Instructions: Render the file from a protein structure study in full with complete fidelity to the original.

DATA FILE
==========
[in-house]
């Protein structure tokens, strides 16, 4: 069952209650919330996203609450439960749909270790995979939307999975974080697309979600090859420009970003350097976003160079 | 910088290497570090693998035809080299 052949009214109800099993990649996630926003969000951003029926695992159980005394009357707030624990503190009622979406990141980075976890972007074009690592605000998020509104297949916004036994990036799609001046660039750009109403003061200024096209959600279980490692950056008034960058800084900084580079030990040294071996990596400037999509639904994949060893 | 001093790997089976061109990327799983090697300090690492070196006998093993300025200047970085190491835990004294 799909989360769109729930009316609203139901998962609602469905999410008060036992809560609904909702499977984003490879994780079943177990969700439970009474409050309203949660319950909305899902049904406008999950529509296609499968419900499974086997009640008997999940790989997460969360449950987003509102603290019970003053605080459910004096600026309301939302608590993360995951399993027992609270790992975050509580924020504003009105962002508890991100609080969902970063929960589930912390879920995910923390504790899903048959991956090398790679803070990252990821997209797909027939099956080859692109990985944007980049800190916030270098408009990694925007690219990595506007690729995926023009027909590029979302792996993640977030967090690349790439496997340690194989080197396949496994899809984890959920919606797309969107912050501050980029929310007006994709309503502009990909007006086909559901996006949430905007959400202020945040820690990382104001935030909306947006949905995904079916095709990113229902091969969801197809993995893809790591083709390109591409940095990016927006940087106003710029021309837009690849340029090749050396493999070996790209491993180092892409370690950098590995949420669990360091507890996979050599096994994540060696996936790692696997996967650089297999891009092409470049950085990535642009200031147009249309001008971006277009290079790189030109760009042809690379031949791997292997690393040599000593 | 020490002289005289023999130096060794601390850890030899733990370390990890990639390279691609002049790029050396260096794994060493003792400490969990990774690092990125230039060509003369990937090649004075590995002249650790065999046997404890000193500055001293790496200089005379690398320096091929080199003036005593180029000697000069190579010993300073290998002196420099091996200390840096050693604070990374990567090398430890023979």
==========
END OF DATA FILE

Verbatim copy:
[in-house]
């Protein structure tokens, strides 16, 4: 069952209650919330996203609450439960749909270790995979939307999975974080697309979600090859420009970003350097976003160079 | 910088290497570090693998035809080299 052949009214109800099993990649996630926003969000951003029926695992159980005394009357707030624990503190009622979406990141980075976890972007074009690592605000998020509104297949916004036994990036799609001046660039750009109403003061200024096209959600279980490692950056008034960058800084900084580079030990040294071996990596400037999509639904994949060893 | 001093790997089976061109990327799983090697300090690492070196006998093993300025200047970085190491835990004294 799909989360769109729930009316609203139901998962609602469905999410008060036992809560609904909702499977984003490879994780079943177990969700439970009474409050309203949660319950909305899902049904406008999950529509296609499968419900499974086997009640008997999940790989997460969360449950987003509102603290019970003053605080459910004096600026309301939302608590993360995951399993027992609270790992975050509580924020504003009105962002508890991100609080969902970063929960589930912390879920995910923390504790899903048959991956090398790679803070990252990821997209797909027939099956080859692109990985944007980049800190916030270098408009990694925007690219990595506007690729995926023009027909590029979302792996993640977030967090690349790439496997340690194989080197396949496994899809984890959920919606797309969107912050501050980029929310007006994709309503502009990909007006086909559901996006949430905007959400202020945040820690990382104001935030909306947006949905995904079916095709990113229902091969969801197809993995893809790591083709390109591409940095990016927006940087106003710029021309837009690849340029090749050396493999070996790209491993180092892409370690950098590995949420669990360091507890996979050599096994994540060696996936790692696997996967650089297999891009092409470049950085990535642009200031147009249309001008971006277009290079790189030109760009042809690379031949791997292997690393040599000593 | 020490002289005289023999130096060794601390850890030899733990370390990890990639390279691609002049790029050396260096794994060493003792400490969990990774690092990125230039060509003369990937090649004075590995002249650790065999046997404890000193500055001293790496200089005379690398320096091929080199003036005593180029000697000069190579010993300073290998002196420099091996200390840096050693604070990374990567090398430890023979």